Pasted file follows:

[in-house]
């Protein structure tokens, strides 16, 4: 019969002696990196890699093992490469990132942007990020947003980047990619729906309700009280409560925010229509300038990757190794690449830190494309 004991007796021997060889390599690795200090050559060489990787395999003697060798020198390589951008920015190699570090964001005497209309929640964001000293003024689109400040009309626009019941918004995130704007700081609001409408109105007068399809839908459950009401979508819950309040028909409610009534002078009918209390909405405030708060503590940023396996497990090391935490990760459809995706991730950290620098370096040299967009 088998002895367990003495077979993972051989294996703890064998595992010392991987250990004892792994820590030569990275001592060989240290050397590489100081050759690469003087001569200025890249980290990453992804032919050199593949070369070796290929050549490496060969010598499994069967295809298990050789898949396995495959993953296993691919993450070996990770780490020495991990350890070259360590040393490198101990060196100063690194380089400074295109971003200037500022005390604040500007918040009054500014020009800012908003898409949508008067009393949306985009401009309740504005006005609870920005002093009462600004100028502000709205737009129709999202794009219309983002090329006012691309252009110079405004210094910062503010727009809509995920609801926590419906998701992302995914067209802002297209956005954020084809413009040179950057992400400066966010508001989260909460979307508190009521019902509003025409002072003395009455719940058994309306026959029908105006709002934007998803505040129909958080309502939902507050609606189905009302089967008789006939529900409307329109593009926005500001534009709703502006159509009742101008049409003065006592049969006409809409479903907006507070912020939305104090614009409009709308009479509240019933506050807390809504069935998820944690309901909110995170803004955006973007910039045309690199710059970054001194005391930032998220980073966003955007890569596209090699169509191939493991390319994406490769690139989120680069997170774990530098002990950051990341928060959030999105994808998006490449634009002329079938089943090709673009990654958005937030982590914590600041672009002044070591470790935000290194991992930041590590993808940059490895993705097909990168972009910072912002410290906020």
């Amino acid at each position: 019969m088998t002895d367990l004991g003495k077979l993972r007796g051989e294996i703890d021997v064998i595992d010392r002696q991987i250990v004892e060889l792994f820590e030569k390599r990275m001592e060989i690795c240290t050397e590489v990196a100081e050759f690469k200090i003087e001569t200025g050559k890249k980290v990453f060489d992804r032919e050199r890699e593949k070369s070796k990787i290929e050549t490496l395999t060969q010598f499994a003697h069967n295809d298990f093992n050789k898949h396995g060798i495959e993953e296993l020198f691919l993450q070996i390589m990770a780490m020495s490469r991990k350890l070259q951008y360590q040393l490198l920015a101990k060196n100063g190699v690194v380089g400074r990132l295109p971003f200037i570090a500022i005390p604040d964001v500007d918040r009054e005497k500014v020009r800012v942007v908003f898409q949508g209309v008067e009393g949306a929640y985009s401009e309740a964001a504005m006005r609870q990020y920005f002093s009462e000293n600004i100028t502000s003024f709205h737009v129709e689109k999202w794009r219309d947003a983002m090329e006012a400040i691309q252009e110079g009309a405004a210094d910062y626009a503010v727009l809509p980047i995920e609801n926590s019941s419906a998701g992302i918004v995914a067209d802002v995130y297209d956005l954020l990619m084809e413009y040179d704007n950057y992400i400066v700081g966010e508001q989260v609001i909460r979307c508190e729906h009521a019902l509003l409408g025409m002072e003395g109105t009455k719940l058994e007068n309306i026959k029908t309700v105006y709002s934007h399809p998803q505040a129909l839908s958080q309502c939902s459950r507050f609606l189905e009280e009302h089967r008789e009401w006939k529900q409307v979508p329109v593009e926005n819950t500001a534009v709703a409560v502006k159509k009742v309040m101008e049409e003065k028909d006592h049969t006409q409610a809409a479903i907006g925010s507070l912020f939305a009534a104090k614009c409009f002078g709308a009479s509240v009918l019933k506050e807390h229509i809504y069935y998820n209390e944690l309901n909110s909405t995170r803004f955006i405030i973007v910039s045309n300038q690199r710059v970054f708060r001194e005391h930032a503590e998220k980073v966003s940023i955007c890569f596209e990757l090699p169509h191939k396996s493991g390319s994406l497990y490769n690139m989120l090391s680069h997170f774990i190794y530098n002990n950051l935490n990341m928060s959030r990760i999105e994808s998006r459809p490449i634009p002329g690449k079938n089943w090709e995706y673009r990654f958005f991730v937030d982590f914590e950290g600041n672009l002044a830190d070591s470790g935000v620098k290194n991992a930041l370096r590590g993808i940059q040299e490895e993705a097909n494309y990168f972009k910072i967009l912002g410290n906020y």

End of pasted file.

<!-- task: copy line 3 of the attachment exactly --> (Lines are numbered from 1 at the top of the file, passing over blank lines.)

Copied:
């Amino acid at each position: 019969m088998t002895d367990l004991g003495k077979l993972r007796g051989e294996i703890d021997v064998i595992d010392r002696q991987i250990v004892e060889l792994f820590e030569k390599r990275m001592e060989i690795c240290t050397e590489v990196a100081e050759f690469k200090i003087e001569t200025g050559k890249k980290v990453f060489d992804r032919e050199r890699e593949k070369s070796k990787i290929e050549t490496l395999t060969q010598f499994a003697h069967n295809d298990f093992n050789k898949h396995g060798i495959e993953e296993l020198f691919l993450q070996i390589m990770a780490m020495s490469r991990k350890l070259q951008y360590q040393l490198l920015a101990k060196n100063g190699v690194v380089g400074r990132l295109p971003f200037i570090a500022i005390p604040d964001v500007d918040r009054e005497k500014v020009r800012v942007v908003f898409q949508g209309v008067e009393g949306a929640y985009s401009e309740a964001a504005m006005r609870q990020y920005f002093s009462e000293n600004i100028t502000s003024f709205h737009v129709e689109k999202w794009r219309d947003a983002m090329e006012a400040i691309q252009e110079g009309a405004a210094d910062y626009a503010v727009l809509p980047i995920e609801n926590s019941s419906a998701g992302i918004v995914a067209d802002v995130y297209d956005l954020l990619m084809e413009y040179d704007n950057y992400i400066v700081g966010e508001q989260v609001i909460r979307c508190e729906h009521a019902l509003l409408g025409m002072e003395g109105t009455k719940l058994e007068n309306i026959k029908t309700v105006y709002s934007h399809p998803q505040a129909l839908s958080q309502c939902s459950r507050f609606l189905e009280e009302h089967r008789e009401w006939k529900q409307v979508p329109v593009e926005n819950t500001a534009v709703a409560v502006k159509k009742v309040m101008e049409e003065k028909d006592h049969t006409q409610a809409a479903i907006g925010s507070l912020f939305a009534a104090k614009c409009f002078g709308a009479s509240v009918l019933k506050e807390h229509i809504y069935y998820n209390e944690l309901n909110s909405t995170r803004f955006i405030i973007v910039s045309n300038q690199r710059v970054f708060r001194e005391h930032a503590e998220k980073v966003s940023i955007c890569f596209e990757l090699p169509h191939k396996s493991g390319s994406l497990y490769n690139m989120l090391s680069h997170f774990i190794y530098n002990n950051l935490n990341m928060s959030r990760i999105e994808s998006r459809p490449i634009p002329g690449k079938n089943w090709e995706y673009r990654f958005f991730v937030d982590f914590e950290g600041n672009l002044a830190d070591s470790g935000v620098k290194n991992a930041l370096r590590g993808i940059q040299e490895e993705a097909n494309y990168f972009k910072i967009l912002g410290n906020y």